aware of the challenges ahead.”

Noble doesn’t advocate in his memo for specific solutions to make the budget sustainable.

In response, this morning Esther Handy, the Director of the Council’s Central Staff, sent a memo in reply that is highly critical of the Mayor and executive branch and defends Councilmember Mosqueda’s balancing package of budget amendments. Some of the points she raises:

  • “The Council and our Central Staff team have been in ongoing conversation with your team at the City Budget Office, with the Executive, and with the public about the sustainability of our General Fund for several years, aware that the growth in expenditures has been outpacing the growth in revenue.”
  • “Nearly two years into the COVID-19 pandemic, there remain many unknowns about economic activity and related tax revenue in 2022, 2023 and beyond. We will know much more about our newest revenue source, the Payroll Expense Tax, in early 2022, when 2021 receipts are received.”
  • “Pre-pandemic, both CBO and the Council acknowledged a pre-existing General Fund short-fall on the order of $39M/year in out years, recognized in the 2020 Adopted Budget six-year financial plan.”
  • “The bill authorizing the payroll tax was returned unsigned by the Mayor, with a note that the Executive did not support the tax and that the novel tax brings uncertainty and indicated that would be acknowledged in budgeting decisions. Despite that concern, the Council has received a Mayor’s Proposed Budget for two consecutive years that relies significantly on the payroll tax to enable the City to build a Balanced Budget in 2021 and 2022 without significant cuts to services or personnel.”
  • “Concurrent with the passage of the new payroll expense tax in 2020, the Council passed Ordinance 126109 (8-1) requesting the Executive to create a spending plan for the new revenue source by June 30, 2021, and we received nothing in response.”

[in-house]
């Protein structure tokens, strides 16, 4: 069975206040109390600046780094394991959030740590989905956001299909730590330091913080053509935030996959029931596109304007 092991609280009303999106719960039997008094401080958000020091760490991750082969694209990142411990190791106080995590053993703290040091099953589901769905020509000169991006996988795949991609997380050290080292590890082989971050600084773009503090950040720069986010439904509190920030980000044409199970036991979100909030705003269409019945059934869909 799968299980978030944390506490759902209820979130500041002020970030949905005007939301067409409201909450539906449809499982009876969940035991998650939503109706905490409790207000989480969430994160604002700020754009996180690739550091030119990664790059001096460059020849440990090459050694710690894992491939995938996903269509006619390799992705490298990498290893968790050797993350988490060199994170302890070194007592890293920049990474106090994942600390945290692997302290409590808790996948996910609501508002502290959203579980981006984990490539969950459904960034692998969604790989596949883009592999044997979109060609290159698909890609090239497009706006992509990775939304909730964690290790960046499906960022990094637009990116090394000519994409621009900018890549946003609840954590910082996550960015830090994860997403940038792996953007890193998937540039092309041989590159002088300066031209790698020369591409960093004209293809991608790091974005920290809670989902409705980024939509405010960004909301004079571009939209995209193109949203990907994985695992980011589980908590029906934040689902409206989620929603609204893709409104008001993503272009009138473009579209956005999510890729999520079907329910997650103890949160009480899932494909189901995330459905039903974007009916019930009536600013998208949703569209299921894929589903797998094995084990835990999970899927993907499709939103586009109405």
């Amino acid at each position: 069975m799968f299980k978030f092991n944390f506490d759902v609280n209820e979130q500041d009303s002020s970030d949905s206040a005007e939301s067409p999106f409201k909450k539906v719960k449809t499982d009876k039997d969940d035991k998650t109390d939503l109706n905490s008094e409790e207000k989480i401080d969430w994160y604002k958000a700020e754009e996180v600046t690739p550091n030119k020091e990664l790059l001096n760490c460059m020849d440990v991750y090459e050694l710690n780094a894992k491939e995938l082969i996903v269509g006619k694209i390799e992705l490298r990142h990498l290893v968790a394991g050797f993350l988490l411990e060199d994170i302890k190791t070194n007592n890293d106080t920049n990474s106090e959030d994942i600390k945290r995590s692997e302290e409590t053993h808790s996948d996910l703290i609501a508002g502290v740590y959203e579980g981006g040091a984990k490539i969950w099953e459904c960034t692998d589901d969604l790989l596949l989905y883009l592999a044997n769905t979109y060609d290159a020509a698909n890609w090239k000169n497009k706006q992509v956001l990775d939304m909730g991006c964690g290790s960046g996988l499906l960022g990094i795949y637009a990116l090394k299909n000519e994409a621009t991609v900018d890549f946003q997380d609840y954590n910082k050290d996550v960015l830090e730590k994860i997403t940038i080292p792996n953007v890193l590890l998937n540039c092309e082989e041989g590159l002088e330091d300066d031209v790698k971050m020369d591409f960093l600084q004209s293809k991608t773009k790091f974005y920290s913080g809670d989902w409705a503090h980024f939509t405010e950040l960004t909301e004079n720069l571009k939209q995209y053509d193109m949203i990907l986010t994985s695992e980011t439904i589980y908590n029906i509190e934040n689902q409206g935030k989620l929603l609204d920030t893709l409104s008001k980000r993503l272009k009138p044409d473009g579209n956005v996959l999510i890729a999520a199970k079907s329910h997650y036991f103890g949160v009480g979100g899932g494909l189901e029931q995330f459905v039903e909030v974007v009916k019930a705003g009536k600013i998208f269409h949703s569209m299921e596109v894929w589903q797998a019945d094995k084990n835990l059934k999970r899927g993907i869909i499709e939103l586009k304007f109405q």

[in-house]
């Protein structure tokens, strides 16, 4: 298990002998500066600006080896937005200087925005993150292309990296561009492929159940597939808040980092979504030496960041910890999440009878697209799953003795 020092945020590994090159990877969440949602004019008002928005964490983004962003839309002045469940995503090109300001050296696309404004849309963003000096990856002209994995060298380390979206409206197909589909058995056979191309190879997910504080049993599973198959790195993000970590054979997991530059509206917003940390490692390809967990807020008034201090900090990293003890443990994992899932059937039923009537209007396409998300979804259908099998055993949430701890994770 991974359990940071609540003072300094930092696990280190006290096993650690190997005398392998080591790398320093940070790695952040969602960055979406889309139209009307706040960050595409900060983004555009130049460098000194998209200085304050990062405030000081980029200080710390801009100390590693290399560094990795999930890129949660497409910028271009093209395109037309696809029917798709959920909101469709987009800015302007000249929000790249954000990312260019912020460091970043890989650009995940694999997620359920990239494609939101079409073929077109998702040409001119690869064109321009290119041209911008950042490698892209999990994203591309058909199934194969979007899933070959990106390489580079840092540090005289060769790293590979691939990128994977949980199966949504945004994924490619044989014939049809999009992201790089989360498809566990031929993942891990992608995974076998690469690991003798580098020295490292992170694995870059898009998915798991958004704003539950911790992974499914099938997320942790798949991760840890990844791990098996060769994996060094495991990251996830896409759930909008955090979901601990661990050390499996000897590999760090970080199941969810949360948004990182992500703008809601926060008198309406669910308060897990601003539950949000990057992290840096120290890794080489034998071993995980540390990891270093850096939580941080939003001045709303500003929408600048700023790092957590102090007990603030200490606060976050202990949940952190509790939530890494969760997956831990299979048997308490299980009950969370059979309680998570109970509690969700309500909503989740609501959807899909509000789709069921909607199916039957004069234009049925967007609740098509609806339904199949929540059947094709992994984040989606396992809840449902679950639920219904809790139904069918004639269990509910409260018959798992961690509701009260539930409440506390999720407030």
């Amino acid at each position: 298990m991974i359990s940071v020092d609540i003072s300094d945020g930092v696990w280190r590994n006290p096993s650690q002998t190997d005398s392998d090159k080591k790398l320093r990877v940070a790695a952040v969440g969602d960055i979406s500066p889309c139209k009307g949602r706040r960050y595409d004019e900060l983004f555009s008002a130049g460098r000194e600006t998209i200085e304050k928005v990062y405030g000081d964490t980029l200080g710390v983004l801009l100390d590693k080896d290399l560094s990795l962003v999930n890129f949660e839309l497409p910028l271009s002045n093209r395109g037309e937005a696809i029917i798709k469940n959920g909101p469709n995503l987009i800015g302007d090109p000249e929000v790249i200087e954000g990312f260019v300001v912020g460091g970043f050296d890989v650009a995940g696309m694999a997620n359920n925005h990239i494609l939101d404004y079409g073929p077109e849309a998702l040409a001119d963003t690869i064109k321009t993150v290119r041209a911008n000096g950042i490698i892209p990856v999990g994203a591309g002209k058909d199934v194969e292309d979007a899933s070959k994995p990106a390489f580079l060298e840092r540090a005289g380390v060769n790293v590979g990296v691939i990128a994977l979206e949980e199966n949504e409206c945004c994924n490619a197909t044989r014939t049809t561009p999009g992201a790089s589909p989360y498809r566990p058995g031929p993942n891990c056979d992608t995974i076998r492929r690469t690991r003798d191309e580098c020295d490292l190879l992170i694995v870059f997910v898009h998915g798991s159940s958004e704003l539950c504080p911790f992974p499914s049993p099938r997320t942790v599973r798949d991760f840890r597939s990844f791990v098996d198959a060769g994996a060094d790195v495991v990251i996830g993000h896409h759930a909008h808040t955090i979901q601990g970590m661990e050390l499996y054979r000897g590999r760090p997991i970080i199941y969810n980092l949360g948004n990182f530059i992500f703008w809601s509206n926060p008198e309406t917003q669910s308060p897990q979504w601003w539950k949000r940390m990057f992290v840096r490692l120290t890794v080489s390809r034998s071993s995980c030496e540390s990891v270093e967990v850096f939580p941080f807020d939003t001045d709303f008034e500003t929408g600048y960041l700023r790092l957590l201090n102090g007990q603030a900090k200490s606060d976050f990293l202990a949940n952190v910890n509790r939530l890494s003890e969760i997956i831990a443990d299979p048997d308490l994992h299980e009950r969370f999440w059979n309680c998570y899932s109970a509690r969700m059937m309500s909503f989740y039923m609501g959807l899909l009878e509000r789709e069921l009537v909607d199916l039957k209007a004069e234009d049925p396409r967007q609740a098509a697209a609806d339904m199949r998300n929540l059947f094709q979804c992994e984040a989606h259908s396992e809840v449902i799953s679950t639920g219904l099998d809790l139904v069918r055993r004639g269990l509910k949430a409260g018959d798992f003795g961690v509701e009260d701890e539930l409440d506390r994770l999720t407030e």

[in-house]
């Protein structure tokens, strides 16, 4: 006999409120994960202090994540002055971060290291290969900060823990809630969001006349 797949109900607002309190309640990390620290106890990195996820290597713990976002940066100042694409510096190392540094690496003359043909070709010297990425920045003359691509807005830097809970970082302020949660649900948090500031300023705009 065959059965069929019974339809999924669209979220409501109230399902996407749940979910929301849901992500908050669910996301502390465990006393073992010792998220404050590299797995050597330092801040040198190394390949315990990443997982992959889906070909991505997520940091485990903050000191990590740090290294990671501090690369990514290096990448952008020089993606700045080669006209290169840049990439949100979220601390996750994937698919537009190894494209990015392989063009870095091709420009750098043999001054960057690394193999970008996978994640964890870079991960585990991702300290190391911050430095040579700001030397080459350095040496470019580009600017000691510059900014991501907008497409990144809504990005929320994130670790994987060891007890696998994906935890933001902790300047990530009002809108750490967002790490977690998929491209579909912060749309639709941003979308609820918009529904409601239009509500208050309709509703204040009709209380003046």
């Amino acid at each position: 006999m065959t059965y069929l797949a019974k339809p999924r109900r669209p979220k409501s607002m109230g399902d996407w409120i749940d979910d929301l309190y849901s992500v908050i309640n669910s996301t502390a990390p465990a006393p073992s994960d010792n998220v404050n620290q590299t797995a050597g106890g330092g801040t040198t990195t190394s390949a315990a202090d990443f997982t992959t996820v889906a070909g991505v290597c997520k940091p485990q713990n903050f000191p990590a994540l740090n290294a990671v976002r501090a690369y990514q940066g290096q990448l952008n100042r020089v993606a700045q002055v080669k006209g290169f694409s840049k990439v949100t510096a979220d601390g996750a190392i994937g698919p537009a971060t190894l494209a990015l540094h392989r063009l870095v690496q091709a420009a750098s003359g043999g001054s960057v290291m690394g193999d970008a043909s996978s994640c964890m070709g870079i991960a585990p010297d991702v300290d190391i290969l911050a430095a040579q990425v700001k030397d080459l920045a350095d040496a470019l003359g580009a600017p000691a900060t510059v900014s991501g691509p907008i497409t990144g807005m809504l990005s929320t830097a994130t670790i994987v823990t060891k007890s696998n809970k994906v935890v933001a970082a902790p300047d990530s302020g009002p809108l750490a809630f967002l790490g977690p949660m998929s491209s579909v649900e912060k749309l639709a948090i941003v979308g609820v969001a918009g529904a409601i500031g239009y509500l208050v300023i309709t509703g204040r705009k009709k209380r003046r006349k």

• “In the absence of Executive leadership, or a willingness to collaborate on this effort, the Council publicly deliberated on, and unanimously adopted a fund and spending policy, in Ordinance 126393.”
  • “It was with great disappointment that we then received the 2022 Proposed Budget on September 27th, balanced based on an undoing of the Jumpstart Fund policies for 2022 and for all future years, and our first analysis focused on restoring those revenues to their intended purpose.”
  • “Like you, I outline these points not to point fingers. Rather, I aim to demonstrate the commitment and track record of both the Council and our Central Staff team to generate creative and fiscally sound solutions in an urgent and timely manner.”


Despite their claims to the contrary, there is a lot of passive-aggressive finger pointing in both memos. There is also a lot of policy advocacy in both, even though both the City Budget Office and the Council’s Central Staff are expected to avoid taking policy positions. This is the second time this week that recently-hired Central Staff Director Esther Handy has weighed in with a memo in support of Budget Chair Mosqueda; earlier this week she wrote one to bolster Mosqueda’s claims that police monitor Dr. Antonio Oftelie had been briefed by the Council on the potential cuts to the proposed SPD budget. That memo was included in a press release sent out by Mosqueda.

Of course, as both memos point out, this is all posturing for the moment; how the sustainability issues around the city’ budget are addressed a year from now will be a matter between Mayor-elect Harrell and the next City Council.